China could do a Kargil on India "to teach India a lesson", warned strategic affairs think-tank Insitute for Defence Studies and Analyses (IDSA), adding it could be a "limited war".
The limited hostilties could be confined to a specific section of the border, limited in duration and amenable to a negotiated termination, IDSA said in its report.
Projecting conflict scenarios between the two Asian giants, a report titled A Consideration of Sino Indian Conflict by Ali Ahmed said, "The lower end of the conflict at this level could be a Kargil-like situation. China's aim could be to teach India a lesson so as to influence India's rise before its capacity building underway acquires traction."
The report warned this "could be a limited war confined to a specific section of the border or LAC, limited in duration and amenable to a negotiated termination".
The Kargil hostilities were triggered by infiltration of Pakistani soldiers and Kashmiri militants into positions on the Indian side of the Line of Control (LoC) in 1999.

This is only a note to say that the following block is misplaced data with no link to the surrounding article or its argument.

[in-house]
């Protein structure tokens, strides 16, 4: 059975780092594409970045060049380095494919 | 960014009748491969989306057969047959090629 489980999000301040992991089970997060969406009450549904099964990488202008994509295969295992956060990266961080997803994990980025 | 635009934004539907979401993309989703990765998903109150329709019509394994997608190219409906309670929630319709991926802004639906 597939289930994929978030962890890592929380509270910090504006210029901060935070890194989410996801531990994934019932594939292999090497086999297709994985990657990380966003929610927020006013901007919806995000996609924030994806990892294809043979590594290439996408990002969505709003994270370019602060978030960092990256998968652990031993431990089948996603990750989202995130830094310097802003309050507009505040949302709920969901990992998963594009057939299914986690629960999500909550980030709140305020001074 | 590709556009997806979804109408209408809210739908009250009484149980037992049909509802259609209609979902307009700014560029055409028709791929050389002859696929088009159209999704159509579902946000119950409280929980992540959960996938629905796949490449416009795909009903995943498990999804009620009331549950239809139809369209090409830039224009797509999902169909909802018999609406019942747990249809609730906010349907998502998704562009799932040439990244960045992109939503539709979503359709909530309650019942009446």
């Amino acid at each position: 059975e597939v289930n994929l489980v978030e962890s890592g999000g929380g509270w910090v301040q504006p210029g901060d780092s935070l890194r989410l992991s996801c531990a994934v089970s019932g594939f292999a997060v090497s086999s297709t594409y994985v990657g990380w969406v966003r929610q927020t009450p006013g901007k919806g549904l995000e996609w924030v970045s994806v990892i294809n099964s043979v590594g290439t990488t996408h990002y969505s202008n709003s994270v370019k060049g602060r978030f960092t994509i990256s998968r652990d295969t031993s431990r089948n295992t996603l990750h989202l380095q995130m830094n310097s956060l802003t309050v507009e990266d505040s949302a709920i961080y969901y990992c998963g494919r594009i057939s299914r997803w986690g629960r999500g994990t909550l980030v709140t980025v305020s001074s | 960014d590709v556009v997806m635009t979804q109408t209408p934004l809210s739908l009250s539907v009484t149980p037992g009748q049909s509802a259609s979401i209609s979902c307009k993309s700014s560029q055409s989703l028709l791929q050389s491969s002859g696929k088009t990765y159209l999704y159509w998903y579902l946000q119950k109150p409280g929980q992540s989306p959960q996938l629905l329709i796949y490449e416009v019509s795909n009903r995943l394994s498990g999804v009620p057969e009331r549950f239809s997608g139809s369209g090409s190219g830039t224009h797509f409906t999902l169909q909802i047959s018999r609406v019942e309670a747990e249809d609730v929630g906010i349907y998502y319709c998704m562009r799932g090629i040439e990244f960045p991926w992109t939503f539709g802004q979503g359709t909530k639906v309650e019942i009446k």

Ahmed warns at a higher level, China could indulge in a "territorial grab" by entering an area such as Tawang in Arunachal Pradesh.
"At the next rung, it could be a more ambitious bid southwards up to its claim line. Lateral or horizontal expansion of conflict from one theatre to another is the next step, with the conflict engulfing one or more of the four possible theatres -- Ladakh, Central Sector, Sikkim and Arunachal," the report said.
The think-tank said in view of India becoming better prepared in future with its capability-development programmes, it could engage China's "hegemonic attention."
"Since India would be better prepared by then, China may instead wish to set India back now by a preventive war. This means current day preparedness is as essential as preparation for the future," it said.